Brookhaven Third District Councilwoman Kathy Walsh is working with Parents for Megan's law to draft a law in an attempt to restrict the number of sex offenders who can live in a residential home.  Walsh is aiming to create a resolution that would change Brookhaven Town's zoning laws so that only one convicted registered sex offender would be allowed to live in a residential house.  Every one of us has an expectation as to our quality of life and the safety of our kids, yet we're being confronted with landlords who have absolutely no investment in child safety, who exploit our communities by renting multiple rooms in residential homes and apartments to registered sex offenders, explained Laura Ahearn, executive director of Parents for Megan's Law.  Although we would like to, we cannot legislate or rely upon certain landlords to put the safety of our most vulnerable, our children, in front of them making a quick dollar at the expense of our community.  We encourage landlords to follow in the steps of Mark Broxmeyer, owner of Fairfield Properties, Long Island's largest group of apartment complexes, and conduct criminal background checks on all potential renters.  We know that isn't going to happen voluntarily, so we have to take action now, to prevent further oversaturation and clustering of convicted sex offenders in certain communities.  For a number of years, Parents for Megan's Law has been working with federal, state and county lawmakers to find jurisdiction to prevent certain landlords from continuing to unduly overburden communities with registered sex offenders, according to Ahearn.  While many initiatives have been discussed, none could be implemented because the solution cannot be found in county, state or federal law, but in town zoning laws.  And if towns can zone an area residential or commercial, they should be able to change the zoning so that only one convicted registered sex offender can live in any one home.  This is our most viable proposal so far.  Ahearn asserts that a law like this would completely change communities such as Gordon Heights, which has the highest percentage of registered sex offenders in Suffolk County.  Because of all the lower-cost housing options available there, sex offenders have clustered in that neighborhood.  There are 65 registered sex offenders in the [Coram part of the] Gordon Heights area.  When young children are getting off their school buses, they are walking alone past houses with convicted sex offenders in them, some sex offenders even standing outside the homes, watching the children walking by.  It's like these children are living in a prison.  This clustering and oversaturation creates angst in communities such as Gordon Heights and Mastic/Shirley, Ahearn explained.  If Walsh's resolution, which has not even been written yet, passes, there would be a grandfather clause to ensure that multiple offenders who are already living in one home would not be forced out.  But Ahearn said that, even with this clause, the number of sex offenders clustered in one area would dramatically decrease within one year because they tend to relocate frequently, and once they relocate, they'd only be allowed to be one in a home.  Urging the public to contact the town council representatives about supporting this zoning change, Ahearn said that residency restrictions are needed unless the area is highly industrial, with no children playing in the streets.  We're not trying to put landlords out of business, but we don't want them endangering the community and oversaturating the area.  Ahearn also warns that just because parents may know the whereabouts of registered offenders, this does not mean their children are immune to sexual victimization.  Something has to be done, Ahearn said about the oversaturation of sex offenders.  We're counting on Kathy Walsh and the town to be proactive here.  Hopefully Brookhaven can get this resolution passed and then other towns can follow suit.  For information on Parents for Megan's Law, call 689-2672 or visit www.parentsformeganslaw.com.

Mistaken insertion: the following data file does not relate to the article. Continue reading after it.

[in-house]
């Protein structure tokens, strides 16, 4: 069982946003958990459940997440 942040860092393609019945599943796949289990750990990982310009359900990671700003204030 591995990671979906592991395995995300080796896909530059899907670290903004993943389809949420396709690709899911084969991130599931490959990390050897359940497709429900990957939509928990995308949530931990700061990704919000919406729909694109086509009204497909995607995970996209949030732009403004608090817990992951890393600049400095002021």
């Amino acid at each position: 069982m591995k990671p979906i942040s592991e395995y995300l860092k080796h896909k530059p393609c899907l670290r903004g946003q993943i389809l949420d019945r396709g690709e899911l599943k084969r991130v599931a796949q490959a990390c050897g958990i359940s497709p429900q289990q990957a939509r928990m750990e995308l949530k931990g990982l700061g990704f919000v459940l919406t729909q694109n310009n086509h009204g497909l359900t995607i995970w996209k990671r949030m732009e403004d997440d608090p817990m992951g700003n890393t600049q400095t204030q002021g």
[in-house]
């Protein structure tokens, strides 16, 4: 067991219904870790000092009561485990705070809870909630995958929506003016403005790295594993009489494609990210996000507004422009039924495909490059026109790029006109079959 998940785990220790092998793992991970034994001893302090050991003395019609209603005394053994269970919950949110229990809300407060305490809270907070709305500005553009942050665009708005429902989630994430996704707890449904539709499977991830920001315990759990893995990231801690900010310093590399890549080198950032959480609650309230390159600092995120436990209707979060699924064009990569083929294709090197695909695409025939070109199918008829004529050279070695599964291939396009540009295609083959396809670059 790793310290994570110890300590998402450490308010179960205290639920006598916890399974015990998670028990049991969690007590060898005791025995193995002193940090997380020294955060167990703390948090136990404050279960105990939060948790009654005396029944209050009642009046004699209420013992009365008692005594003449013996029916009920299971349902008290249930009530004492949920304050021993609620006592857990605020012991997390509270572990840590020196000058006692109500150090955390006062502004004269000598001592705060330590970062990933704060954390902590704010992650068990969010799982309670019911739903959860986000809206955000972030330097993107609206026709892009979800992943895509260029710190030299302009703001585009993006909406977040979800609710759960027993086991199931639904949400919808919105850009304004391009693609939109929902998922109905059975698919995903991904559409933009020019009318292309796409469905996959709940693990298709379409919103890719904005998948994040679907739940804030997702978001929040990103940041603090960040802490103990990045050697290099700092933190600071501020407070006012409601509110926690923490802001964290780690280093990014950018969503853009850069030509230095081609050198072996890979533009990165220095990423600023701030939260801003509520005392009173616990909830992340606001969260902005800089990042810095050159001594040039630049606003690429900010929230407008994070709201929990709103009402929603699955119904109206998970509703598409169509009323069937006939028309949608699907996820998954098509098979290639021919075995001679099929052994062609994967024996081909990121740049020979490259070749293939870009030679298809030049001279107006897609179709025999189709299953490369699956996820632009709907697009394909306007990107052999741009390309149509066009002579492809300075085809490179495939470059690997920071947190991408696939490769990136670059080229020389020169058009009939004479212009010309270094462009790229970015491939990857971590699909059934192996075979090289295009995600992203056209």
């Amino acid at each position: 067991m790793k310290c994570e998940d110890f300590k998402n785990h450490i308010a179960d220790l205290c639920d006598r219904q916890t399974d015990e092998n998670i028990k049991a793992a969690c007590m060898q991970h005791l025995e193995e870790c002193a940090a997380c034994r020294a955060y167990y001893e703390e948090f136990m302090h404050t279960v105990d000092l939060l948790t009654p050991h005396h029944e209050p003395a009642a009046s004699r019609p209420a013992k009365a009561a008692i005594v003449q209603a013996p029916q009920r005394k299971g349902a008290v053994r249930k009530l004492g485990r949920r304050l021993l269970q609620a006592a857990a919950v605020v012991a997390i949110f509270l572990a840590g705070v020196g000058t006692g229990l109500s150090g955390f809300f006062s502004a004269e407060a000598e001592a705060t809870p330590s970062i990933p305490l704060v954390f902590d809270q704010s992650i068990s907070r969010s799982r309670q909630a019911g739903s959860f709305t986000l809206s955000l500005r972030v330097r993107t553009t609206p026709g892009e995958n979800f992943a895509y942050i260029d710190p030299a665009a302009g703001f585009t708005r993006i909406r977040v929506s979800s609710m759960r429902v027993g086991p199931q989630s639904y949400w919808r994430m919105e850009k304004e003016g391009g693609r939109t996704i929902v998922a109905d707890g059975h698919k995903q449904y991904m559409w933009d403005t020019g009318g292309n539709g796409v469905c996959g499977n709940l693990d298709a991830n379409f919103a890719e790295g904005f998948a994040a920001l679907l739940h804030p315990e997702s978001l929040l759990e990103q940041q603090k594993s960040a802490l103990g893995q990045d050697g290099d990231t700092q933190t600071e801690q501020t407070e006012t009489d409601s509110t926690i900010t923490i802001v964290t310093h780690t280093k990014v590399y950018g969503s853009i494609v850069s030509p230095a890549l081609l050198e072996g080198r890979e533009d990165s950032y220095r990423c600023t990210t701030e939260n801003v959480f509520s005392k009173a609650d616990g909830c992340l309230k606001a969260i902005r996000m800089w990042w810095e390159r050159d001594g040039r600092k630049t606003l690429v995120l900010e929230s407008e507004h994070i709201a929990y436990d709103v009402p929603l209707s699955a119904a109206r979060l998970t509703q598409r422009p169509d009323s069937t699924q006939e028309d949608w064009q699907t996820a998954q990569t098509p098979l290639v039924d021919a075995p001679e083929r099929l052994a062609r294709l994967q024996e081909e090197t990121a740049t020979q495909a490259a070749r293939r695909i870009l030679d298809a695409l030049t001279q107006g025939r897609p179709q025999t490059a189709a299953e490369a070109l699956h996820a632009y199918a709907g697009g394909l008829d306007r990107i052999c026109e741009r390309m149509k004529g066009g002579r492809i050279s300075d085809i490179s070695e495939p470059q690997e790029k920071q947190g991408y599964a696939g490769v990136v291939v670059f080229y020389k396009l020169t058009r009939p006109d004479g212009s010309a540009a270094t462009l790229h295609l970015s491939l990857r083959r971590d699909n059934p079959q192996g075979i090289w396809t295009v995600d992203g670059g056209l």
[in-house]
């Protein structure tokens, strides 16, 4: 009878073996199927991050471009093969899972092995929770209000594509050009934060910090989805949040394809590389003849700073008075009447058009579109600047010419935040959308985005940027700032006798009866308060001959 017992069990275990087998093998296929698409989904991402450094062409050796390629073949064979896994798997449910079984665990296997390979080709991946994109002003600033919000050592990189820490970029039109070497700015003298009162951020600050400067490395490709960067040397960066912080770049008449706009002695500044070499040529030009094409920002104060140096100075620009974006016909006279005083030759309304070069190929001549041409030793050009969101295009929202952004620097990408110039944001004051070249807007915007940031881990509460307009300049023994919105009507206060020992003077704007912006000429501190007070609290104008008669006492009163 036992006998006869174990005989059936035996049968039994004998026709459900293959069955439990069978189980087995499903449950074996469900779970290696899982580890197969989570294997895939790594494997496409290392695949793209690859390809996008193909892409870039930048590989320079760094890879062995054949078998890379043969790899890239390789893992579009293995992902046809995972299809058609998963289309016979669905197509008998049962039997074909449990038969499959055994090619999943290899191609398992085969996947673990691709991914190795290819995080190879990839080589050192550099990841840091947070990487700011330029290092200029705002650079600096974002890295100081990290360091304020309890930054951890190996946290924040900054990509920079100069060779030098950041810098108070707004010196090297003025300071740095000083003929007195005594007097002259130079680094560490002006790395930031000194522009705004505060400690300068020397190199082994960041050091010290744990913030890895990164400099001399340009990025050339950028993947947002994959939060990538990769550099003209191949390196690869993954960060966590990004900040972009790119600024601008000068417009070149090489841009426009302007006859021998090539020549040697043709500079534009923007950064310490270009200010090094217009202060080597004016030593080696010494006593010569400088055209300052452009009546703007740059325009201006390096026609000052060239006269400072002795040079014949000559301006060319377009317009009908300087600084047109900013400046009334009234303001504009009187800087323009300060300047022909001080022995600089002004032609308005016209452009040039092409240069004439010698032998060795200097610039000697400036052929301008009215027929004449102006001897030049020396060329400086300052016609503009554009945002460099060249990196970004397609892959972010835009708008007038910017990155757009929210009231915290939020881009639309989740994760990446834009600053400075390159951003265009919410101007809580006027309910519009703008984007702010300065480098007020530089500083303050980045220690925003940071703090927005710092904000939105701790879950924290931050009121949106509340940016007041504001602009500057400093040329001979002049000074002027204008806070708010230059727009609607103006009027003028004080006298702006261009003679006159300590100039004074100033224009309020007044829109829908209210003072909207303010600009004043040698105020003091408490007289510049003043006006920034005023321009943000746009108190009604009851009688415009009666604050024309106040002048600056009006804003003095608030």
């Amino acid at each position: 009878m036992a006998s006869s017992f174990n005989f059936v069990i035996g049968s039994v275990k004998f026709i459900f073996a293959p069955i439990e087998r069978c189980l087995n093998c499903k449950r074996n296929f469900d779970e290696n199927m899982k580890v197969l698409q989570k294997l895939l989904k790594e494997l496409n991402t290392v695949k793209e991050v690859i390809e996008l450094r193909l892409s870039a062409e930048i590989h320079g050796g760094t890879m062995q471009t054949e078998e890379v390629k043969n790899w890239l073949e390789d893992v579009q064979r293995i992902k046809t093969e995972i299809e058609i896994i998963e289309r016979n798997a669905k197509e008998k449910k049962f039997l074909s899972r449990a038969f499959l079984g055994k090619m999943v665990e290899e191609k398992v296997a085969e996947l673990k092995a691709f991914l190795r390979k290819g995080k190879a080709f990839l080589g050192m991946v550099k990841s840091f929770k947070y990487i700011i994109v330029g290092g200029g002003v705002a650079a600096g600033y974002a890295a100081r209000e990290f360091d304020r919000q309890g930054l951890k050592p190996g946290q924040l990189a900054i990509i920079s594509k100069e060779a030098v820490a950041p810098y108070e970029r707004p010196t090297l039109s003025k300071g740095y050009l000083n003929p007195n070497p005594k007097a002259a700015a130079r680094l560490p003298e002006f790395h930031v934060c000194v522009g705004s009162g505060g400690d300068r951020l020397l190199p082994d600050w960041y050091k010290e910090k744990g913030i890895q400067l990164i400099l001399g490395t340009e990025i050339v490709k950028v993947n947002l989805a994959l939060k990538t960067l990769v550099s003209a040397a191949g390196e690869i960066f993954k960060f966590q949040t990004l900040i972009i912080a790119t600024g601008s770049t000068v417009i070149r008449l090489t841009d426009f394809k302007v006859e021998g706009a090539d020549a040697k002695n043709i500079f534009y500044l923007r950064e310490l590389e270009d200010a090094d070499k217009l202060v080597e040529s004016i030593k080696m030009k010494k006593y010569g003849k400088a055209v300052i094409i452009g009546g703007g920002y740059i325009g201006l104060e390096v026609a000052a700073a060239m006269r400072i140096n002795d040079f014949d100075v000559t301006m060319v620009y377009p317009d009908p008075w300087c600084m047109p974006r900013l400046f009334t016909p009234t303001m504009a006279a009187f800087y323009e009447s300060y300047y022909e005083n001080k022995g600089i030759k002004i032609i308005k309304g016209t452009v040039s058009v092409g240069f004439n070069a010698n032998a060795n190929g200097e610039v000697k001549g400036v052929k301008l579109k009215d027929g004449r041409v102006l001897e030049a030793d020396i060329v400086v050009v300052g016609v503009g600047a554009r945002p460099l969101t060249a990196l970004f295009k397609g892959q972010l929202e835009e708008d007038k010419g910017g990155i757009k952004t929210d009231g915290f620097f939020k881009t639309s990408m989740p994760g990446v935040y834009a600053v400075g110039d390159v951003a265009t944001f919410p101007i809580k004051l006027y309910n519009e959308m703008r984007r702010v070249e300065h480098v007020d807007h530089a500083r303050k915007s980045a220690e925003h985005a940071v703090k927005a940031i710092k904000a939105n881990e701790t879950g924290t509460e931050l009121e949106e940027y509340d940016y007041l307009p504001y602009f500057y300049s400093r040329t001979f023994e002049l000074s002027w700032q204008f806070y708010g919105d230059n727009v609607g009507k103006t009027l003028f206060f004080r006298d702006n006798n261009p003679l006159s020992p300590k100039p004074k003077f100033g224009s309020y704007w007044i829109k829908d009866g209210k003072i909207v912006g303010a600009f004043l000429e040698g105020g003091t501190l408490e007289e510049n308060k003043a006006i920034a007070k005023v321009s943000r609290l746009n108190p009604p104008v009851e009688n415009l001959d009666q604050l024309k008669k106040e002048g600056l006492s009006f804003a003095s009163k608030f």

(New York)